- Who are we
- Meet Tacx
- Production process
- Background info
- Tacx in the media
- Training of the month
- December 2012
- Training programs
- Basic course training
- Fitness tests
Tacx and the teams
- Pro teams
- Continental teams
- Mountainbike & Cyclocross
How much power can you send back?
This depends mainly on two values: torque and speed. The higher both values are, the higher the generated energy. There are mechanical and electrical losses, so the efficiency is never 100%. Mechanical losses are friction and slack, for example at the bike chain and between the wheel and the brake. Electrical losses are heat inside the motor and switching losses inside the electronic system. Heat and friction are the dominant values, slick and switching losses are less important.
How does the PowerBack system work?
The advanced motor brake of the new Genius Virtual Reality trainer has an optimized version of a very special feature: PowerBack. With this system you can generate your own electricity while riding on your trainer. A great invention, but how does it work?
For some years now the Fortius VR trainer has PowerBack as one of its outstanding features. With the replacement of the Fortius by the Genius as Tacx’s high-end Virtual Reality trainer, PowerBack has also been optimized. The Genius PowerBack system is much more efficient than the Fortius PowerBack, which means that the generated energy is also much higher.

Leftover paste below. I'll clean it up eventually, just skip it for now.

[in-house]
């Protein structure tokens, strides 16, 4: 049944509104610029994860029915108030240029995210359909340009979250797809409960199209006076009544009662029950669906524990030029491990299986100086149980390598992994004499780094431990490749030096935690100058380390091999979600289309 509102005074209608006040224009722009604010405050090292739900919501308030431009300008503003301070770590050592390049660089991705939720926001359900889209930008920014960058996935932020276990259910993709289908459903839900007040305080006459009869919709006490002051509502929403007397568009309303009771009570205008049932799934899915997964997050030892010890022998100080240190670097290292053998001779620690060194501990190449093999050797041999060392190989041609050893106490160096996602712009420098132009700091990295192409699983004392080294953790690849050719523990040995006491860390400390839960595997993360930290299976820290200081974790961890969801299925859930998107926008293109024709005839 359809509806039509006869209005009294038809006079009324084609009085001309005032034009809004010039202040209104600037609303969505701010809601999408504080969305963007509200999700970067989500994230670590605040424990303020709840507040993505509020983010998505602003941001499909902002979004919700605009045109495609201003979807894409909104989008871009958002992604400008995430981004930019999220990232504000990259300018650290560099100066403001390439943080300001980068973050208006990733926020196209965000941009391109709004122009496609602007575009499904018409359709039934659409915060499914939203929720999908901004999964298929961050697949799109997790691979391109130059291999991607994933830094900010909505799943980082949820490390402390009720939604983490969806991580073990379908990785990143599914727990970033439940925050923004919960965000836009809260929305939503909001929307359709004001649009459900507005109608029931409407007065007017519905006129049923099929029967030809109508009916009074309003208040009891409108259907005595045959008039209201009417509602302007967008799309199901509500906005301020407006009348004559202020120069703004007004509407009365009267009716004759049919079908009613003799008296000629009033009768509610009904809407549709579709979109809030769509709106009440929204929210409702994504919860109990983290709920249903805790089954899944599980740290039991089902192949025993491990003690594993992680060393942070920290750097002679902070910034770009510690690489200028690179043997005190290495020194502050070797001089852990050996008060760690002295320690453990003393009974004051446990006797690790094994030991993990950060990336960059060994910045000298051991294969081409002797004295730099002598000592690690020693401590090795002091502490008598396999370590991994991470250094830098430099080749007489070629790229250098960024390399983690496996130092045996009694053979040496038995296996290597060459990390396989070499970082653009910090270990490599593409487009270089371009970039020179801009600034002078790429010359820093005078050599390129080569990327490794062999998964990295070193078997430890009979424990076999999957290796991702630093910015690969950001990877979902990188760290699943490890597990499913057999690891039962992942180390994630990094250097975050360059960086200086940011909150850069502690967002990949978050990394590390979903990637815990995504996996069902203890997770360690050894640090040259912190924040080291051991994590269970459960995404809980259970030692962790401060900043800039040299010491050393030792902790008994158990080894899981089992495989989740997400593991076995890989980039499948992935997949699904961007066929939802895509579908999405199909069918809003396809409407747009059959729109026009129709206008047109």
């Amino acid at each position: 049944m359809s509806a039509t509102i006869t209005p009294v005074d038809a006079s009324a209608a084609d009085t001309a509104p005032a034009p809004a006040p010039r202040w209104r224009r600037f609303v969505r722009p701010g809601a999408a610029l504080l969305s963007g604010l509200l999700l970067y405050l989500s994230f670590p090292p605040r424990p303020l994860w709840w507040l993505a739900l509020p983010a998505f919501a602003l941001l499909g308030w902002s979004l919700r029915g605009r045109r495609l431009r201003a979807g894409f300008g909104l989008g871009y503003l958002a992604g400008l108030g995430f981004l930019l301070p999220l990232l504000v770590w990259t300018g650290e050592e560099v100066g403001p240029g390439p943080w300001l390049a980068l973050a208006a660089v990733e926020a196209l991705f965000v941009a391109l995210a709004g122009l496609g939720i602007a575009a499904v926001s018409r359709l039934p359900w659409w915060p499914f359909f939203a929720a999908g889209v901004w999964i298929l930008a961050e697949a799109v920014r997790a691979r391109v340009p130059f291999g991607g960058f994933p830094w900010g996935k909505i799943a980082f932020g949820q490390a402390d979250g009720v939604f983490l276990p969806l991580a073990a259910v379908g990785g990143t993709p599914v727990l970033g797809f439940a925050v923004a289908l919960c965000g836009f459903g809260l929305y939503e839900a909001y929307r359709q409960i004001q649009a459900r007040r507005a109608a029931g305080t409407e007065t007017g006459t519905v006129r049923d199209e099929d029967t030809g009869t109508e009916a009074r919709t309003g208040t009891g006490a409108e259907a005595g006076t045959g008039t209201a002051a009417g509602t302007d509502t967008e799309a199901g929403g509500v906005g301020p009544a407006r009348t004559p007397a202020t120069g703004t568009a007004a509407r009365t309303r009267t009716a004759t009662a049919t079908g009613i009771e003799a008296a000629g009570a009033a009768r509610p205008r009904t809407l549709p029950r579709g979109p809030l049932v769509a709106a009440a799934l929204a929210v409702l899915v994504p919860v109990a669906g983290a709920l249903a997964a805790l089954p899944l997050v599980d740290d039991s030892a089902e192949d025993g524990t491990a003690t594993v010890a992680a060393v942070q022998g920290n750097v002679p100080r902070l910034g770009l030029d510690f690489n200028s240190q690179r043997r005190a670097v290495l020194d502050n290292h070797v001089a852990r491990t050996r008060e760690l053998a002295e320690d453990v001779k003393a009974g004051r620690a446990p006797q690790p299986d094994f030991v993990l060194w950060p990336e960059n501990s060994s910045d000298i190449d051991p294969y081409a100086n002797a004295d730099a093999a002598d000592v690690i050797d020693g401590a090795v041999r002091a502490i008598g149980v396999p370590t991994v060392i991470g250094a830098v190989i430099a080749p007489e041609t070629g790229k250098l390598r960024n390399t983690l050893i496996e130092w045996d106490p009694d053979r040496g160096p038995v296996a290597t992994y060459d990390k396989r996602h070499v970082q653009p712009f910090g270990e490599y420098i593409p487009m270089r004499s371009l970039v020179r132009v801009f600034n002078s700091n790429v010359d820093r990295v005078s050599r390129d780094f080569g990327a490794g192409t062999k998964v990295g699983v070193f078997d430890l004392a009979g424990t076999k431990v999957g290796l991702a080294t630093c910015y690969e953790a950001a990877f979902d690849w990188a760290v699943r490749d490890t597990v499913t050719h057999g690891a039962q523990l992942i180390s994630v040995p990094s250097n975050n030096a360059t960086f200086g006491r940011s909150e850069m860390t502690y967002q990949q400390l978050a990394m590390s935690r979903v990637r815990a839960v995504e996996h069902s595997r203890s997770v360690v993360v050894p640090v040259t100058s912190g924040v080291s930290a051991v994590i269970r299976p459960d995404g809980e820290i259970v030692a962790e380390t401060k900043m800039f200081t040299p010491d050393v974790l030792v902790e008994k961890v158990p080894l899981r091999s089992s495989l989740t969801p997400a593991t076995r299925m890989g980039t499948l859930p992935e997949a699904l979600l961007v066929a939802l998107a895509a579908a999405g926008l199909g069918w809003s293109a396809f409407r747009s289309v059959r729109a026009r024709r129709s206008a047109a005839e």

The PowerBack system converts the mechanical work of the Tacx rider into electricity that is then, through the Genius motor brake, fed back into the power grid. This means that you are generating your own electricity. When you ride on the Genius, your PC shows the exact amount of energy that is fed back into the power grid.
You can compare the process to a dynamo that generates electricity for the bike lights. The rotational movement of the rider is driving the brake motor’s rotor. This generates AC current in the motor winding. The AC current is converted into a DC current, which is stored in a high voltage capacitor. This is comparable to charging a battery inside the brake. On the grid side, an electronic circuit (‘inverter’) converts the DC voltage back to a 50Hz/230V or 60Hz/110V AC current and feeds it into the power grid.
When do you send back more energy?
The higher the mechanical work, the higher the produced energy. Power calculates as: P = Torque x RPM x 2 x pi. This means that higher torque as well as higher speed generates more energy. Of course most energy is generated if both values are high. High mountain % means high torque, while high cadence means high speed. If one wants to maximize generated power, he should drive up the steepest mountains at the maximum speed.
So the best thing you can do is…
Climb steep mountains as fast as you can. The faster you go, the more energy you can send back into the power grid.
This powergraph shows how much power you deliver at different speed and slope settings and how much power will be sent back: